Each hydrometer will have specific amounts to increase or decrease your readings by to account for the temperature difference for your liquid.
Q. How do you calculate the ABV from my specific gravity readings?
A. There is a simple equation you can use to calculate the estimated alcohol by volume for your homebrews. On your hydrometer’s instruction sheet, there should be a chart listing the Approximate Percentage of ABV (APPROX % VOL) that corresponds to Specific Gravity (SP GR) readings.
Use the chart to determine the approximate alcohol percentage for both your Original Gravity (OG) reading and your Final Gravity (FG) reading. To determine the estimated ABV of your beer, wine or cider, subtract the Final Gravity’s approximate alcohol percentage from the Original Gravity’s approximate alcohol percentage.
OG: 1.065 = 8.6% APPROX % VOL
FG: 1.010 = 1.3% APPROX % VOL
Equation: ABV = 8.6% - 1.3% = 7.3%
Step-by-Step Instructions for Reading a Hydrometer
How do you read a hydrometer...a question that is sure to have crossed anyone's mind who has embarked on brewing their own beer or making their own wine at home. While using it may seem intimidating at first, once you have a basic understanding of a hydrometer, using it is a fairly simple and straightforward process.
Making calibration adjustments to the readings is where the fun starts! Below is a step-by-step guide to using a hydrometer to help you as you brew!
Step 1: Retrieve a Sample of Beer, Wine or Cider
Before retrieving a sample, be sure to sanitize the thermometer, hydrometer, thief, testing container and any other equipment that will come in contact with the fermenting liquid. Then, use a beer or wine thief to retrieve a sample of the liquid. The liquid should be at room temperature before taking a reading.
Transfer the liquid with the thief to a testing jar or a plastic graduated cylinder. You will need enough of a sample to allow the hydrometer to float freely once inserted into the sample.
Step 2: Insert Hydrometer into Sample
Place the hydrometer into the liquid. It should float freely without touching the bottom of the container. It is recommended that your hydrometer be centered and vertically positioned so it can depict the most accurate reading. If the hydrometer is leaning towards the side of the container, you can help center it by gentle spinning it in the liquid to allow it to center itself.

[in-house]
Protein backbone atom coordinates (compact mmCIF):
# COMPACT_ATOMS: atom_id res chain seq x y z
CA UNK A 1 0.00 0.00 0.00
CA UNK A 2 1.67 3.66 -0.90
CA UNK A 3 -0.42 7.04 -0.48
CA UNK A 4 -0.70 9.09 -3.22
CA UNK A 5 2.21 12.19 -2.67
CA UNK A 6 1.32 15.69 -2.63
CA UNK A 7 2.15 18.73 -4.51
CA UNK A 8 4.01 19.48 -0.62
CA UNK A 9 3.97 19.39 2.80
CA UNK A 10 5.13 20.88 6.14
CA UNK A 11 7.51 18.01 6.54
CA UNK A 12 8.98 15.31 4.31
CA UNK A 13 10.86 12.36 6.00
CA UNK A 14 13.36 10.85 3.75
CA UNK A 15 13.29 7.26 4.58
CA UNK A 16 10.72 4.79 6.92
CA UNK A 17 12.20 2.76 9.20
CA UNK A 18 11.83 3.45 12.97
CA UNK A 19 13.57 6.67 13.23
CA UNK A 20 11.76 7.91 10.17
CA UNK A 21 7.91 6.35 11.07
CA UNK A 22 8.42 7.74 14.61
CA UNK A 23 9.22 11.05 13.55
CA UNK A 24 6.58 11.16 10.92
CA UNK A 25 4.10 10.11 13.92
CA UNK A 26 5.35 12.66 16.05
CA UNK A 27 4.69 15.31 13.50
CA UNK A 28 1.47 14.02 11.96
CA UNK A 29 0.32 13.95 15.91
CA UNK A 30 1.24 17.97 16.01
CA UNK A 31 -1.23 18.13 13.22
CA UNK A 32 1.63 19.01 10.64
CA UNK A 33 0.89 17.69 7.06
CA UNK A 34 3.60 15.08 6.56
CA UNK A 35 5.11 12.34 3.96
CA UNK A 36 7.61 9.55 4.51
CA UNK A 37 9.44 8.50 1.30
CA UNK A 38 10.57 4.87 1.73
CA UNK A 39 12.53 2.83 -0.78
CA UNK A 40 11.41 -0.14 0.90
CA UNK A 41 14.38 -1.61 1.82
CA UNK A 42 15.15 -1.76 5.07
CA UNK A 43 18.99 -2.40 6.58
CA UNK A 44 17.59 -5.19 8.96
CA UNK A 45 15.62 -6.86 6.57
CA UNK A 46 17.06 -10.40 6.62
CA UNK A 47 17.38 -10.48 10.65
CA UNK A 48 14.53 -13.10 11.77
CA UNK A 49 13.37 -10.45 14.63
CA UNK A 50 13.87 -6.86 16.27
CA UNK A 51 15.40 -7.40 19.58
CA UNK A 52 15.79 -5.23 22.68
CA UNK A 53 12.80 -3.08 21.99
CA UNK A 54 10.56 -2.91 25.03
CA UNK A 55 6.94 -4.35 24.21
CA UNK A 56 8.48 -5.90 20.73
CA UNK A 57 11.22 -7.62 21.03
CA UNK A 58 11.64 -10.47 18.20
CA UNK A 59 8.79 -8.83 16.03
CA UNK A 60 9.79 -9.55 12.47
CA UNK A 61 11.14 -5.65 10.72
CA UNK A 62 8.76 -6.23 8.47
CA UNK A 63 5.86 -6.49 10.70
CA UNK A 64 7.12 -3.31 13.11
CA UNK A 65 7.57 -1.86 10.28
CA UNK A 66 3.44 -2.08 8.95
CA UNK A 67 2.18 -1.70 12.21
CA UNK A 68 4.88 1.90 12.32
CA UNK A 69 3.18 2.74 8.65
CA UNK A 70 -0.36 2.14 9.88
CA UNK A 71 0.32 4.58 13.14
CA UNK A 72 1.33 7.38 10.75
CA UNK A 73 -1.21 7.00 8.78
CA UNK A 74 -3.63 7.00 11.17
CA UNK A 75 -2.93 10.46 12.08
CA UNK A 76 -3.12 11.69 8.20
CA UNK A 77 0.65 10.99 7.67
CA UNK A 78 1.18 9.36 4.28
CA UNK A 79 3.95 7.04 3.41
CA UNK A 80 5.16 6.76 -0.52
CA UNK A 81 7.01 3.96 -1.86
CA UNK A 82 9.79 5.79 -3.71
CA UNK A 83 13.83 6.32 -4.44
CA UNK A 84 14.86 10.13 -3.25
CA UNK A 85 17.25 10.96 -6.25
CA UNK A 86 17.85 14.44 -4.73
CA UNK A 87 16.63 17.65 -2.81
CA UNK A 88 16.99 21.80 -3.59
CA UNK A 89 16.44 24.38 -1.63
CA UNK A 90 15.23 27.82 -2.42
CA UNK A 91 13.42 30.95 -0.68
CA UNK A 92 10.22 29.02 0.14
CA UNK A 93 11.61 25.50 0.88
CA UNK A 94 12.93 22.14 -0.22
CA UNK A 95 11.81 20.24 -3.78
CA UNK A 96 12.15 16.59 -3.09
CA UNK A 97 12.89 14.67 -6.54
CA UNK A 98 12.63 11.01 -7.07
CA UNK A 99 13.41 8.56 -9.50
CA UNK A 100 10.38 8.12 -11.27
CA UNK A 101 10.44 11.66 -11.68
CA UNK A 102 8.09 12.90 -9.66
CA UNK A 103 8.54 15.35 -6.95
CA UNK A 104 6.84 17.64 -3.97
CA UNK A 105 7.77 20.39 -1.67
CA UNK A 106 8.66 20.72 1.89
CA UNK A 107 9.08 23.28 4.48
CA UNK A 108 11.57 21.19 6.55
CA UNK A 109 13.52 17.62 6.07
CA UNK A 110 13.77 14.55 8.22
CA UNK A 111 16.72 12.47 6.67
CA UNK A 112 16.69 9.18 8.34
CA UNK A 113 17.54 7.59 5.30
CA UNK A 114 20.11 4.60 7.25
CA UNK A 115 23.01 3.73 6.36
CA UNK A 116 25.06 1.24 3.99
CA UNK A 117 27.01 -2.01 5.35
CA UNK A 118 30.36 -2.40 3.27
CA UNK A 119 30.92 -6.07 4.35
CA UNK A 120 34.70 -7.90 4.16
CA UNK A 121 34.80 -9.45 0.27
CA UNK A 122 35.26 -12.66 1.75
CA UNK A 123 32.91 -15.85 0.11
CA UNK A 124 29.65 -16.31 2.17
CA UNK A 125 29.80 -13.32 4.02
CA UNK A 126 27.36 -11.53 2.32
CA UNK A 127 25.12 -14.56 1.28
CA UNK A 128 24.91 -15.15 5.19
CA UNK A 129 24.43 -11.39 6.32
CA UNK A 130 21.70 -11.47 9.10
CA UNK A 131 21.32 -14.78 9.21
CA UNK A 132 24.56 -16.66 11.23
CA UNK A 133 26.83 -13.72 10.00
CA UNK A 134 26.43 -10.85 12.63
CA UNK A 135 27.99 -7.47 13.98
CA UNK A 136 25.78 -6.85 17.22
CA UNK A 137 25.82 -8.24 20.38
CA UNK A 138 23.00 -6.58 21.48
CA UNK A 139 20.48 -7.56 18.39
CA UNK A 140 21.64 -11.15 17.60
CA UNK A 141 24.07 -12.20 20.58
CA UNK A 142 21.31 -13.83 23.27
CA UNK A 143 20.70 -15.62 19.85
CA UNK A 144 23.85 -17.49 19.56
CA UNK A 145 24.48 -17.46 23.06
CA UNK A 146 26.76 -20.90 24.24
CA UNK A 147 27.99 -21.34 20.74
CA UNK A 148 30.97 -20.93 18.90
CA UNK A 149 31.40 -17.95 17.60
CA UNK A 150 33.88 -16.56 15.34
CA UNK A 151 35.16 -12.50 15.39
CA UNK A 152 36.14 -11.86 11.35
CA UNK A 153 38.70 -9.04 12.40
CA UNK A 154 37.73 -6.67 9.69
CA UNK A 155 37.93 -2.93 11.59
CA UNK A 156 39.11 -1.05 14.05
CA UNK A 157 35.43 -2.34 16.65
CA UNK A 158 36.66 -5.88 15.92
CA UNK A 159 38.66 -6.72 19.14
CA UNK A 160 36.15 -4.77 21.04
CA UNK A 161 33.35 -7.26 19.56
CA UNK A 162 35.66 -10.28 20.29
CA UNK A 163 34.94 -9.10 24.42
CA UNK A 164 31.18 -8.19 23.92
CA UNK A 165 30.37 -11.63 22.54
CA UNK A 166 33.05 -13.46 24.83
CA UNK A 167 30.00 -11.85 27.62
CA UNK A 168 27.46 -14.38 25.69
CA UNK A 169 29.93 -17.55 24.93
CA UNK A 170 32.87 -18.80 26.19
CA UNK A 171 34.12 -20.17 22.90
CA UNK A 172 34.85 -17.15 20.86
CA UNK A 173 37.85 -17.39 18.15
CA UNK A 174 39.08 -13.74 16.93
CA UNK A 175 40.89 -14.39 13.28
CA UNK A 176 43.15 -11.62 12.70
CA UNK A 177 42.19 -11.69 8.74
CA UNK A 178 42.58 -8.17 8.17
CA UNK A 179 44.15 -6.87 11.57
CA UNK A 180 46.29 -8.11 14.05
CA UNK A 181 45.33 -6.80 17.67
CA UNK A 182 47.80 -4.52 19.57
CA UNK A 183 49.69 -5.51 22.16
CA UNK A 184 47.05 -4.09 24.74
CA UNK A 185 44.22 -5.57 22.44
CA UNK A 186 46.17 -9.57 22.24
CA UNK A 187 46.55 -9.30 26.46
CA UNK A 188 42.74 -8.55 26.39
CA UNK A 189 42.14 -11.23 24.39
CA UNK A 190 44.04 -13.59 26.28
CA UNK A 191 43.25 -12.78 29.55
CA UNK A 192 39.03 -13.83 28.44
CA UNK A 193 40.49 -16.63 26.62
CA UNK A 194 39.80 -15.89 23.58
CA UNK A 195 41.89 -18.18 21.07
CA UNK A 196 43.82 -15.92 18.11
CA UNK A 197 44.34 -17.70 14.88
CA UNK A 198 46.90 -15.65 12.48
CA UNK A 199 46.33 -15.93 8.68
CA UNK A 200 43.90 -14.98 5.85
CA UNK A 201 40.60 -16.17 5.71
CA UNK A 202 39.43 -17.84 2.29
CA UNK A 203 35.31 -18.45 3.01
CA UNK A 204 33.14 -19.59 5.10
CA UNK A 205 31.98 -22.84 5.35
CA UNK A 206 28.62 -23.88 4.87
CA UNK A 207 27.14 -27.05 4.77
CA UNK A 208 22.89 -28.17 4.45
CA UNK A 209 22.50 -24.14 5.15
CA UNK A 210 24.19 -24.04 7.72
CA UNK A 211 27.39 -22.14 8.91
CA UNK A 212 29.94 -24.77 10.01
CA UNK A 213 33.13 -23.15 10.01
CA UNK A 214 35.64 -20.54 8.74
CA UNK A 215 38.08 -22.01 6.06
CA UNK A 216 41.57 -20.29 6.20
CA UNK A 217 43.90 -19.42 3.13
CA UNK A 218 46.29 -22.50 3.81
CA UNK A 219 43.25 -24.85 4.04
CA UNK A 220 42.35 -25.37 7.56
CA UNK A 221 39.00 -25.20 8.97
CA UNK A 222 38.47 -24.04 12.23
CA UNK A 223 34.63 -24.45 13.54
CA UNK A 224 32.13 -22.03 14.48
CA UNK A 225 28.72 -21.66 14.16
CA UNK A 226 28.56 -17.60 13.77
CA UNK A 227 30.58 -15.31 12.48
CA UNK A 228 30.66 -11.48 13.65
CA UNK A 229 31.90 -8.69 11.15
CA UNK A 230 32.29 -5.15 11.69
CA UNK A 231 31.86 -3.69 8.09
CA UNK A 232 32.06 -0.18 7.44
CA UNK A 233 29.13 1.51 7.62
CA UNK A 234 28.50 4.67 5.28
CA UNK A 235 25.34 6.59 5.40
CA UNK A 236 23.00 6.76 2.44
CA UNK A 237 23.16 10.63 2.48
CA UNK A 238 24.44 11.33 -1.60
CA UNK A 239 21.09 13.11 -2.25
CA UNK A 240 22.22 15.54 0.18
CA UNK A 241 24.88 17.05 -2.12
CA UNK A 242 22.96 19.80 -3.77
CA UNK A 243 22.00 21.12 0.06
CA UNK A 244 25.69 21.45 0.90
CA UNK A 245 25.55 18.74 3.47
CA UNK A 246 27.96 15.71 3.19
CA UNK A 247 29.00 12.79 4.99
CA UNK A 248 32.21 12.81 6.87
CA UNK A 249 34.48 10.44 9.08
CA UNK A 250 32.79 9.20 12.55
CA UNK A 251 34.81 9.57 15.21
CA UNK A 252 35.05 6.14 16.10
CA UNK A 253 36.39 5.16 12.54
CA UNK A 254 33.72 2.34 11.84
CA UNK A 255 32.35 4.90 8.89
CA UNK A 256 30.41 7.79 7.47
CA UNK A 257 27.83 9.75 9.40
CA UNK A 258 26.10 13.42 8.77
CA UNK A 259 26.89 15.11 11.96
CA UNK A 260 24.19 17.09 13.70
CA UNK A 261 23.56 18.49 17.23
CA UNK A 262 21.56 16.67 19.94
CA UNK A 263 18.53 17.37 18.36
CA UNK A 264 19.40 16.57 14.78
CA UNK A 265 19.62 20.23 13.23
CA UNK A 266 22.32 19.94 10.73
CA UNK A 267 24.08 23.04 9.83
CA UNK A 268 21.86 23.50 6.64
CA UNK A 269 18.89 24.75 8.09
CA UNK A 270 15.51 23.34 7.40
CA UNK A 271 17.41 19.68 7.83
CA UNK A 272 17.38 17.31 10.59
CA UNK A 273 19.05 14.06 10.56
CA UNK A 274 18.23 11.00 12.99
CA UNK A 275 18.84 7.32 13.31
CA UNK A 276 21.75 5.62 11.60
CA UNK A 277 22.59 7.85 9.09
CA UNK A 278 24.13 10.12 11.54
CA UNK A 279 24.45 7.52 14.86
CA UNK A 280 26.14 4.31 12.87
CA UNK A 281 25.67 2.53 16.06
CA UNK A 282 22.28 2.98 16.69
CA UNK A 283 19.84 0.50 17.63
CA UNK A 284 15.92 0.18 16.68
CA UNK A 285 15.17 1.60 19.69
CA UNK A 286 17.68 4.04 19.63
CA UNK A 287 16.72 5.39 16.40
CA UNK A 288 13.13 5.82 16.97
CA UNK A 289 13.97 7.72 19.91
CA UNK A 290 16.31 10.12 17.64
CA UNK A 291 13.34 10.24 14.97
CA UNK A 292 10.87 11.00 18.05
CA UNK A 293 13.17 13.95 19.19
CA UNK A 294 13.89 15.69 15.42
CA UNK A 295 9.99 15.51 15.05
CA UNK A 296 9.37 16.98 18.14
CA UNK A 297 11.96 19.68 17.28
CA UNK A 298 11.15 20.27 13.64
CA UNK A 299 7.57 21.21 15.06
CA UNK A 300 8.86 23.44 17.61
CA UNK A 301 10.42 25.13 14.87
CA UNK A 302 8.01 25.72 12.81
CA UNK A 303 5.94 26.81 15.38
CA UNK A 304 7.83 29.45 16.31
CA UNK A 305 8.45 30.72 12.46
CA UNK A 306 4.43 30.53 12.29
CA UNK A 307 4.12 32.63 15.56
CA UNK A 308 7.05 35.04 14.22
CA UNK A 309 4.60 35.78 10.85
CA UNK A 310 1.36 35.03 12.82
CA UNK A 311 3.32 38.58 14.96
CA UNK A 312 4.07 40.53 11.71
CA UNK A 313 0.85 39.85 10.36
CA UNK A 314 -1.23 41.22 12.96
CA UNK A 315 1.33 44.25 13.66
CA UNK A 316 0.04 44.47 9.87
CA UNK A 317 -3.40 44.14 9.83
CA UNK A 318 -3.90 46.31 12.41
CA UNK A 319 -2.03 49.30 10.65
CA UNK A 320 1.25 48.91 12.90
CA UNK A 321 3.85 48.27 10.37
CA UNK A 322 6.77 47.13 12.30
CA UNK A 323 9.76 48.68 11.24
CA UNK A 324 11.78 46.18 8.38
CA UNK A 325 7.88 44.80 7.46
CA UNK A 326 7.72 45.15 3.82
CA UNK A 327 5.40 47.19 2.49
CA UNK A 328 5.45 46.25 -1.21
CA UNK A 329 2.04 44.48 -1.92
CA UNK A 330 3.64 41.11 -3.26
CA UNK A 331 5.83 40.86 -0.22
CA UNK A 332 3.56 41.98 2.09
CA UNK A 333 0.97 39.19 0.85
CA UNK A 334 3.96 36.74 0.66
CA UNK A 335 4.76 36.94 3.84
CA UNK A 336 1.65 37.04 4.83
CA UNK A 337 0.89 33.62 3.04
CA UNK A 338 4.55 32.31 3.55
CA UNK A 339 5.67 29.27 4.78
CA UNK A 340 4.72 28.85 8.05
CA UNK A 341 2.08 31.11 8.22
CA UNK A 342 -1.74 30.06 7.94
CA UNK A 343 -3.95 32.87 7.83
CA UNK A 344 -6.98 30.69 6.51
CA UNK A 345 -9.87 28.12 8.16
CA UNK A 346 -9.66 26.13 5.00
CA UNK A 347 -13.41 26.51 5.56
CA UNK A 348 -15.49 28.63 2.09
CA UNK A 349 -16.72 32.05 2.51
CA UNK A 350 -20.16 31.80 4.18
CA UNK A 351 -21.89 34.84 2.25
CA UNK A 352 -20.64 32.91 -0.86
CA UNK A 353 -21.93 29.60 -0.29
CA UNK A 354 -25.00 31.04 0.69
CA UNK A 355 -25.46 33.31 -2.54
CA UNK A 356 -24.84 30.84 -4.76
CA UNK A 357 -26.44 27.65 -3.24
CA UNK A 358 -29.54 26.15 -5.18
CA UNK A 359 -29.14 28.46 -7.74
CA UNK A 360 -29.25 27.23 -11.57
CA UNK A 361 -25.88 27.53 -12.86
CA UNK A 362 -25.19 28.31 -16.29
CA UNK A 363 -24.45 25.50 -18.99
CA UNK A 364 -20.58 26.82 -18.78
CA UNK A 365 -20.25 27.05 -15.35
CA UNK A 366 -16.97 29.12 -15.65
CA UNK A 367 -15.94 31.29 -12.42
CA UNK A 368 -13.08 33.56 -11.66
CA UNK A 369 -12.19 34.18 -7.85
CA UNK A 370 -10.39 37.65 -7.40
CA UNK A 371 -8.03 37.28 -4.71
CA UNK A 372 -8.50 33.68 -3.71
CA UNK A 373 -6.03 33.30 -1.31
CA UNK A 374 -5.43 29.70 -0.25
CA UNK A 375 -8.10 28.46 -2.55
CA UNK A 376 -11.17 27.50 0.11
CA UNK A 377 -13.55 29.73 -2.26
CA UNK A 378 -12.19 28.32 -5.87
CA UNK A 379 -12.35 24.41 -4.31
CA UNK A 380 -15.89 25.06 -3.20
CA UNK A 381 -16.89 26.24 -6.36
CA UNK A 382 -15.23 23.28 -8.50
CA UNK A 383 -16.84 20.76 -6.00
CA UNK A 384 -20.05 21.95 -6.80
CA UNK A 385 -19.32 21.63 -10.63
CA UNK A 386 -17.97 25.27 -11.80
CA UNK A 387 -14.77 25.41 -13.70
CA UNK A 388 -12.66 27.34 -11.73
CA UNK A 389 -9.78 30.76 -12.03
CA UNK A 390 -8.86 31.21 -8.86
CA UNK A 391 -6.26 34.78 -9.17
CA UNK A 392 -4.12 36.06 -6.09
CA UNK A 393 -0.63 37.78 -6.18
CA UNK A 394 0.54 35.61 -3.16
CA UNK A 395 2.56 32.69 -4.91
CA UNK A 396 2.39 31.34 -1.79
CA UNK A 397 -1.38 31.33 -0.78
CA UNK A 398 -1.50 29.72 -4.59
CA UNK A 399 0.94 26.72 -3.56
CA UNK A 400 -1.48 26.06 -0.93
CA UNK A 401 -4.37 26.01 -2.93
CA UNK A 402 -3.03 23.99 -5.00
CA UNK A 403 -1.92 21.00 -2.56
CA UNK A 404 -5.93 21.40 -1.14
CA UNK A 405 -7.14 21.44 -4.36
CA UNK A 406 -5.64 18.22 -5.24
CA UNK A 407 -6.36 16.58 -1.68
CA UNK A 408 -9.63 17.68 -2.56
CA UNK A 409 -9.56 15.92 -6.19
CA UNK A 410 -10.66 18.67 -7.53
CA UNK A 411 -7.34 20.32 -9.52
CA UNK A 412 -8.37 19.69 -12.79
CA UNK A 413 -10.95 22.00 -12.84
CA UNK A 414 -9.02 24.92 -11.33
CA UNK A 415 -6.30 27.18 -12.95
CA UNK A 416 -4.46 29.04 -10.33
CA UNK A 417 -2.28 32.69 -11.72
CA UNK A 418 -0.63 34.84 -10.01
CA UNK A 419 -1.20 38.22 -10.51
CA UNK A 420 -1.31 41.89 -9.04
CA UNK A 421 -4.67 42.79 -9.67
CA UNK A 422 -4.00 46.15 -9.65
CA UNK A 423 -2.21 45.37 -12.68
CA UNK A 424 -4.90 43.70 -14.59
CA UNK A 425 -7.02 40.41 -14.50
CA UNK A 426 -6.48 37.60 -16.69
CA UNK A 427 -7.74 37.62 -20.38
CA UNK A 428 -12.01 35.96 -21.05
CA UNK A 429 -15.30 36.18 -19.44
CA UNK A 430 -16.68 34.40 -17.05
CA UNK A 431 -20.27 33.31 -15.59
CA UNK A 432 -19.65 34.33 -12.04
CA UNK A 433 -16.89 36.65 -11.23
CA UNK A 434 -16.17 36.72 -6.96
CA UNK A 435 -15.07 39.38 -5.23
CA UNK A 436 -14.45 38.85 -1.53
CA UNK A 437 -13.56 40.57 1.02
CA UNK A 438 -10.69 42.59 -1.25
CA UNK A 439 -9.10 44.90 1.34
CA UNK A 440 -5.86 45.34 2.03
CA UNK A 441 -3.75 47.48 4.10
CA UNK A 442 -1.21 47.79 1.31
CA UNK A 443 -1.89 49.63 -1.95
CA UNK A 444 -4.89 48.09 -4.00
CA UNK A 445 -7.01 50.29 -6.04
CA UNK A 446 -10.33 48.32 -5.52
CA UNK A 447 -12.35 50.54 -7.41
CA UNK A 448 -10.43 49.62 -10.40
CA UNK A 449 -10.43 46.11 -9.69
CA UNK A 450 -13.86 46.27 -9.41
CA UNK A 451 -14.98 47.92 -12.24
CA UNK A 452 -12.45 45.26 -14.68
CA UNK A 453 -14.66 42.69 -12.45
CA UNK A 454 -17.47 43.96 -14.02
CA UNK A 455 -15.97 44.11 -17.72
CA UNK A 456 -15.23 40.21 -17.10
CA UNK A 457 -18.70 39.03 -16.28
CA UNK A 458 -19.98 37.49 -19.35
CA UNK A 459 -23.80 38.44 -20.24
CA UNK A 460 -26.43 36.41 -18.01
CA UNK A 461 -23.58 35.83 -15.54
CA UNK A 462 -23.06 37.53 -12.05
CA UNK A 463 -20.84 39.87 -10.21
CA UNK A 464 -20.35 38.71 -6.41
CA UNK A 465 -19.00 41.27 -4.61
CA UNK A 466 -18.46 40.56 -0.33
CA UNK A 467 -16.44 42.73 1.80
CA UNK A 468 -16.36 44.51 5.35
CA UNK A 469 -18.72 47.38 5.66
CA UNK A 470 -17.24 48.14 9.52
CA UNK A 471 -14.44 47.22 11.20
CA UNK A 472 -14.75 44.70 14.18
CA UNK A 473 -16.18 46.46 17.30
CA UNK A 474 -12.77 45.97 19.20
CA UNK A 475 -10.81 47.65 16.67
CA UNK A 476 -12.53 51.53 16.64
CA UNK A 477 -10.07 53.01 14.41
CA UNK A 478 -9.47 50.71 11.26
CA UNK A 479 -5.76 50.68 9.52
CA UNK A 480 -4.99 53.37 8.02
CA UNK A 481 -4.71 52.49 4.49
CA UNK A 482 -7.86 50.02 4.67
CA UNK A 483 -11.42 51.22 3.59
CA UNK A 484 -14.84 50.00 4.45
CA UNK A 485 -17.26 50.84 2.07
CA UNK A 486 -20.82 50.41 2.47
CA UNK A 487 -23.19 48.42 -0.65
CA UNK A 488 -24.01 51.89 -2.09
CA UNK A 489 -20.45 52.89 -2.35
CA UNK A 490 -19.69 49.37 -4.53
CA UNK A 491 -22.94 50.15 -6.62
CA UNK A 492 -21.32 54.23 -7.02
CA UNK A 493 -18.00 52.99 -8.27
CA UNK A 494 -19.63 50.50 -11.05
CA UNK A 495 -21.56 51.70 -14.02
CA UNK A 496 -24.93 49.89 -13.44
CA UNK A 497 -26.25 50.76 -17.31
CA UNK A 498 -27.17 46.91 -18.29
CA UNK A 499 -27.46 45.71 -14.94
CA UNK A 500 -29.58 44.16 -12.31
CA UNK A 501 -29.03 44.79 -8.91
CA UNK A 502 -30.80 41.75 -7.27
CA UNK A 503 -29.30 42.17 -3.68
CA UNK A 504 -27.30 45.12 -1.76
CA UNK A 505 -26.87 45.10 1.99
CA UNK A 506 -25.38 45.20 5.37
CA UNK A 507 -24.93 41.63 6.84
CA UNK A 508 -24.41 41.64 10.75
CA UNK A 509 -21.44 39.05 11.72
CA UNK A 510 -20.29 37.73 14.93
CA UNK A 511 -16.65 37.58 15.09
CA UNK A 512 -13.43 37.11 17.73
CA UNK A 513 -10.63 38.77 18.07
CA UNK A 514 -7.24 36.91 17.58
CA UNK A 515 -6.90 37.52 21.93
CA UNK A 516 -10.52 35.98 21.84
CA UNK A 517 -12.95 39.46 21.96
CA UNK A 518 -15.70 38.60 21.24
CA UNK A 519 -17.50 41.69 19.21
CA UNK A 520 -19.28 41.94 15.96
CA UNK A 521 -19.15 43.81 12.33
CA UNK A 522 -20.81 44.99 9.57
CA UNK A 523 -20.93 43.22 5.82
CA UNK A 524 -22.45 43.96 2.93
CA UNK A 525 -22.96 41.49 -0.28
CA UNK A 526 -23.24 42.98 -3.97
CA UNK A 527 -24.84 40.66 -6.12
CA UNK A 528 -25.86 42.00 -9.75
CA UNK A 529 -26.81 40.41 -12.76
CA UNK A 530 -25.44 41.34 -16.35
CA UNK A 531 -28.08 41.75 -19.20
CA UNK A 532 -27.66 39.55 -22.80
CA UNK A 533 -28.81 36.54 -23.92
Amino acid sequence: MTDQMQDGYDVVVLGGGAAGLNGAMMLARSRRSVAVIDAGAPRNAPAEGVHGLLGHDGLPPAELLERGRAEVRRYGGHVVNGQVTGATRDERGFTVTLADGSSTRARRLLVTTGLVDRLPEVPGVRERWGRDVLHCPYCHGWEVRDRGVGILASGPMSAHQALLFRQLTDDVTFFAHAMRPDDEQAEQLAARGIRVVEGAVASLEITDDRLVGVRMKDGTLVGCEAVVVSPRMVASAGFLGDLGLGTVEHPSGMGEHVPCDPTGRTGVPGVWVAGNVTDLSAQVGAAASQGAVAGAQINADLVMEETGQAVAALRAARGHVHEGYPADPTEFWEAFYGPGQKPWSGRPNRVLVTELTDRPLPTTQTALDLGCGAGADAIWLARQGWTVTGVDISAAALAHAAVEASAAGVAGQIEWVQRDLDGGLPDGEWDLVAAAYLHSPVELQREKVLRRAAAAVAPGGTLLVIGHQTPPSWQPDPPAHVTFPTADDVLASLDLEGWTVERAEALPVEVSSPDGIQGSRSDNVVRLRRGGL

Step 3: Determine Original Gravity Reading
The increments of your hydrometer that you want to read are the specific gravity points. These will be listed as 0.990 and 1.000, then are abbreviated to say 10, 20, etc. You will be taking a reading at the level that the liquid rises to. (It doesn't hurt to spend some time getting acquainted with the increments on your hydrometer before taking readings as each hydrometer may be slightly different.)
To get the most accurate reading, read the bottom of the meniscus, or bottom of the natural curvature of the liquid. The meniscus will be level and not pulled by tension up the sides of the container or hydrometer itself.
The best way to read the bottom of the meniscus is to look at the hydrometer at eye level. If your liquid is darker, you may find it harder to read below the surface. If you are having trouble with a darker liquid, just be sure that you are reading from the same place (whether at the bottom of meniscus or slightly above) every time you take a gravity reading in order to keep your results and math consistent.
Step 4: Calculate Hydrometer Temperature Correction
Hydrometers are calibrated to read at a certain temperature, usually between 60°F to 72°F depending on the manufacturer. Your liquid does not have to be the same temperature as the hydrometer to get an accurate reading though.
If your liquid is a different temperature from the temperature the hydrometer is calibrated to, you will simply need to adjust the reading according to the instructions that came with your hydrometer.
This will entail checking the suggested gravity adjustments for the temperature of the liquid you are testing, and then adding to or subtracting from the SG reading according to the hydrometer instructions to get a more accurate SG measurement.
Step 5: Repeat for Final Gravity Reading
Repeat steps 1-4 once you are ready to bottle your homebrew. This will give you your final gravity with which you can then determine the alcohol content or ABV.